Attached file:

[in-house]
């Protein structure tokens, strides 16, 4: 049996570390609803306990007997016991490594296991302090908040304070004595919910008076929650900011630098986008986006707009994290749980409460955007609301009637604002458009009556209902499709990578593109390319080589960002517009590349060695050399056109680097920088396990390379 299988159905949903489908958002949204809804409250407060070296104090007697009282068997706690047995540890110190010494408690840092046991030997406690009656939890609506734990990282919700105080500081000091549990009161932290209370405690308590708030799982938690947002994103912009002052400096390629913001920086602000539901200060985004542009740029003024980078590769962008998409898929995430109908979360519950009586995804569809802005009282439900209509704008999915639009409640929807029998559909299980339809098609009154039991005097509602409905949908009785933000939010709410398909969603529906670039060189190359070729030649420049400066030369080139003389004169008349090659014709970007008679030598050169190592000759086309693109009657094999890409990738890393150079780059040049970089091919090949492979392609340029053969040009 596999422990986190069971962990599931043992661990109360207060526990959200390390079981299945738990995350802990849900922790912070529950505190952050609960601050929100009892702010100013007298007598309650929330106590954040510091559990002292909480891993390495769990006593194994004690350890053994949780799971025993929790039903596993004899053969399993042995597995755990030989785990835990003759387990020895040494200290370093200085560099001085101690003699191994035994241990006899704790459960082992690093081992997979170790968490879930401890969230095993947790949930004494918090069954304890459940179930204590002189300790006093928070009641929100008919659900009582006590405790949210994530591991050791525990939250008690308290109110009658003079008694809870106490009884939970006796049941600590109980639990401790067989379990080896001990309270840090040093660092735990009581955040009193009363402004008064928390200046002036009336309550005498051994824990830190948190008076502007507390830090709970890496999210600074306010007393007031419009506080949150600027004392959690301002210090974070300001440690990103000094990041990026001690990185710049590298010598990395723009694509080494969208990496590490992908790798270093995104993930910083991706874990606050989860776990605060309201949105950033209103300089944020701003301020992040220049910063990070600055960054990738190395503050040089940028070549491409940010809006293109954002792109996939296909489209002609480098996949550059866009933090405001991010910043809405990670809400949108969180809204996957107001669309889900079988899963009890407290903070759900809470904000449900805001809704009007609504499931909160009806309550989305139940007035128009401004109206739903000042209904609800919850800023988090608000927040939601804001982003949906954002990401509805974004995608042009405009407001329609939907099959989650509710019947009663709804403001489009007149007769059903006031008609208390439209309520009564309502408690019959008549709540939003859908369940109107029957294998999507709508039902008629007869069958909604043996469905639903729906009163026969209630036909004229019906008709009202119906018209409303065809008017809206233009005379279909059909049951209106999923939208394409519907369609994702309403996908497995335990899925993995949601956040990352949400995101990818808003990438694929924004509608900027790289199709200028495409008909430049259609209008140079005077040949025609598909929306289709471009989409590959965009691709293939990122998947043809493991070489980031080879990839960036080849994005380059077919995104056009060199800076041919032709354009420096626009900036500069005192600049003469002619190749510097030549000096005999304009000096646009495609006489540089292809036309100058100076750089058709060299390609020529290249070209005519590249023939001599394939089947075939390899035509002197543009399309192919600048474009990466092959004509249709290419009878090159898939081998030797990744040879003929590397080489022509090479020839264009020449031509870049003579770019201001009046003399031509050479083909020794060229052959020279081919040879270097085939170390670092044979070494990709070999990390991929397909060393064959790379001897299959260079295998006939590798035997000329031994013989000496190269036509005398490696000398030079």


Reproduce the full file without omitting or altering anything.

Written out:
[in-house]
């Protein structure tokens, strides 16, 4: 049996570390609803306990007997016991490594296991302090908040304070004595919910008076929650900011630098986008986006707009994290749980409460955007609301009637604002458009009556209902499709990578593109390319080589960002517009590349060695050399056109680097920088396990390379 299988159905949903489908958002949204809804409250407060070296104090007697009282068997706690047995540890110190010494408690840092046991030997406690009656939890609506734990990282919700105080500081000091549990009161932290209370405690308590708030799982938690947002994103912009002052400096390629913001920086602000539901200060985004542009740029003024980078590769962008998409898929995430109908979360519950009586995804569809802005009282439900209509704008999915639009409640929807029998559909299980339809098609009154039991005097509602409905949908009785933000939010709410398909969603529906670039060189190359070729030649420049400066030369080139003389004169008349090659014709970007008679030598050169190592000759086309693109009657094999890409990738890393150079780059040049970089091919090949492979392609340029053969040009 596999422990986190069971962990599931043992661990109360207060526990959200390390079981299945738990995350802990849900922790912070529950505190952050609960601050929100009892702010100013007298007598309650929330106590954040510091559990002292909480891993390495769990006593194994004690350890053994949780799971025993929790039903596993004899053969399993042995597995755990030989785990835990003759387990020895040494200290370093200085560099001085101690003699191994035994241990006899704790459960082992690093081992997979170790968490879930401890969230095993947790949930004494918090069954304890459940179930204590002189300790006093928070009641929100008919659900009582006590405790949210994530591991050791525990939250008690308290109110009658003079008694809870106490009884939970006796049941600590109980639990401790067989379990080896001990309270840090040093660092735990009581955040009193009363402004008064928390200046002036009336309550005498051994824990830190948190008076502007507390830090709970890496999210600074306010007393007031419009506080949150600027004392959690301002210090974070300001440690990103000094990041990026001690990185710049590298010598990395723009694509080494969208990496590490992908790798270093995104993930910083991706874990606050989860776990605060309201949105950033209103300089944020701003301020992040220049910063990070600055960054990738190395503050040089940028070549491409940010809006293109954002792109996939296909489209002609480098996949550059866009933090405001991010910043809405990670809400949108969180809204996957107001669309889900079988899963009890407290903070759900809470904000449900805001809704009007609504499931909160009806309550989305139940007035128009401004109206739903000042209904609800919850800023988090608000927040939601804001982003949906954002990401509805974004995608042009405009407001329609939907099959989650509710019947009663709804403001489009007149007769059903006031008609208390439209309520009564309502408690019959008549709540939003859908369940109107029957294998999507709508039902008629007869069958909604043996469905639903729906009163026969209630036909004229019906008709009202119906018209409303065809008017809206233009005379279909059909049951209106999923939208394409519907369609994702309403996908497995335990899925993995949601956040990352949400995101990818808003990438694929924004509608900027790289199709200028495409008909430049259609209008140079005077040949025609598909929306289709471009989409590959965009691709293939990122998947043809493991070489980031080879990839960036080849994005380059077919995104056009060199800076041919032709354009420096626009900036500069005192600049003469002619190749510097030549000096005999304009000096646009495609006489540089292809036309100058100076750089058709060299390609020529290249070209005519590249023939001599394939089947075939390899035509002197543009399309192919600048474009990466092959004509249709290419009878090159898939081998030797990744040879003929590397080489022509090479020839264009020449031509870049003579770019201001009046003399031509050479083909020794060229052959020279081919040879270097085939170390670092044979070494990709070999990390991929397909060393064959790379001897299959260079295998006939590798035997000329031994013989000496190269036509005398490696000398030079």